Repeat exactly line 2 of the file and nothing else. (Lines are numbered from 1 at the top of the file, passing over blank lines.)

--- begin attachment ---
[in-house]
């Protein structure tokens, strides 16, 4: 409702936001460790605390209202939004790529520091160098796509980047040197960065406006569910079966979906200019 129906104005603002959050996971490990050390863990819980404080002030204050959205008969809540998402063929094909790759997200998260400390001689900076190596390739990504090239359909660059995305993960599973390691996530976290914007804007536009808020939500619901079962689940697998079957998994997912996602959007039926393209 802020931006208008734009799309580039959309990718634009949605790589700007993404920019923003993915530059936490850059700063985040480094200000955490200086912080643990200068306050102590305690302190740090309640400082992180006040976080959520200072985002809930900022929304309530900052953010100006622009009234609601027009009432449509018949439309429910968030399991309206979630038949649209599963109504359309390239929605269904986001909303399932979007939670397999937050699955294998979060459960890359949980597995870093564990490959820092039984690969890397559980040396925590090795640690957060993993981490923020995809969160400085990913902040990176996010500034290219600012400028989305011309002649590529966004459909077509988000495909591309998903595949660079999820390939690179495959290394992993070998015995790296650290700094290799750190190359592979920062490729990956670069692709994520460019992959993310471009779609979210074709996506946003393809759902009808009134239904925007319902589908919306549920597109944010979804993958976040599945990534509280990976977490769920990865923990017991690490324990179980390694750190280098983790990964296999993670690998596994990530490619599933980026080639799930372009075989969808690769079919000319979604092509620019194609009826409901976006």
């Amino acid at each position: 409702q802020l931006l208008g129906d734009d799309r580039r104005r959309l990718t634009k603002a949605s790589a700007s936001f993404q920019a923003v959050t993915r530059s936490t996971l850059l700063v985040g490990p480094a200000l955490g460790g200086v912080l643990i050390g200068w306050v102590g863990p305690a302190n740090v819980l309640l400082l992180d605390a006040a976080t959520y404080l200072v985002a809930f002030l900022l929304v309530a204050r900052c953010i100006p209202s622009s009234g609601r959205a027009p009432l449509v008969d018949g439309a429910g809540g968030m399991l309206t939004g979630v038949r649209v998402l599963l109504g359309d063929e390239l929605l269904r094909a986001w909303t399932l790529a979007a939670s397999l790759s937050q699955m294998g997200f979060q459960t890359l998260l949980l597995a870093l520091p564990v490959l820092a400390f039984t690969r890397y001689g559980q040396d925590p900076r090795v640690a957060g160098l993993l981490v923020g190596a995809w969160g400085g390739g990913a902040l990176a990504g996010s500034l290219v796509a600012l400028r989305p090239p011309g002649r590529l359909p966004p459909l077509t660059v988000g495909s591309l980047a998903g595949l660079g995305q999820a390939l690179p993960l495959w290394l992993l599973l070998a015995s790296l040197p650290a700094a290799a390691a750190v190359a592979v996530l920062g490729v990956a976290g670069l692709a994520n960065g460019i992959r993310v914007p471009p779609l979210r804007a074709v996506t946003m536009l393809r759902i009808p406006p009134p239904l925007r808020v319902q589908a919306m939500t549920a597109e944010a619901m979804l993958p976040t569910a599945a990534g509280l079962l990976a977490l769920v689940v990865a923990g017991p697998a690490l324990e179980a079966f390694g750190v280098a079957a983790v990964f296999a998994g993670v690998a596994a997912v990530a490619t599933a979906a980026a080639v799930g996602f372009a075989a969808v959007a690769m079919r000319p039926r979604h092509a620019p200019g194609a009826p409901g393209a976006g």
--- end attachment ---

């Protein structure tokens, strides 16, 4: 409702936001460790605390209202939004790529520091160098796509980047040197960065406006569910079966979906200019 129906104005603002959050996971490990050390863990819980404080002030204050959205008969809540998402063929094909790759997200998260400390001689900076190596390739990504090239359909660059995305993960599973390691996530976290914007804007536009808020939500619901079962689940697998079957998994997912996602959007039926393209 802020931006208008734009799309580039959309990718634009949605790589700007993404920019923003993915530059936490850059700063985040480094200000955490200086912080643990200068306050102590305690302190740090309640400082992180006040976080959520200072985002809930900022929304309530900052953010100006622009009234609601027009009432449509018949439309429910968030399991309206979630038949649209599963109504359309390239929605269904986001909303399932979007939670397999937050699955294998979060459960890359949980597995870093564990490959820092039984690969890397559980040396925590090795640690957060993993981490923020995809969160400085990913902040990176996010500034290219600012400028989305011309002649590529966004459909077509988000495909591309998903595949660079999820390939690179495959290394992993070998015995790296650290700094290799750190190359592979920062490729990956670069692709994520460019992959993310471009779609979210074709996506946003393809759902009808009134239904925007319902589908919306549920597109944010979804993958976040599945990534509280990976977490769920990865923990017991690490324990179980390694750190280098983790990964296999993670690998596994990530490619599933980026080639799930372009075989969808690769079919000319979604092509620019194609009826409901976006």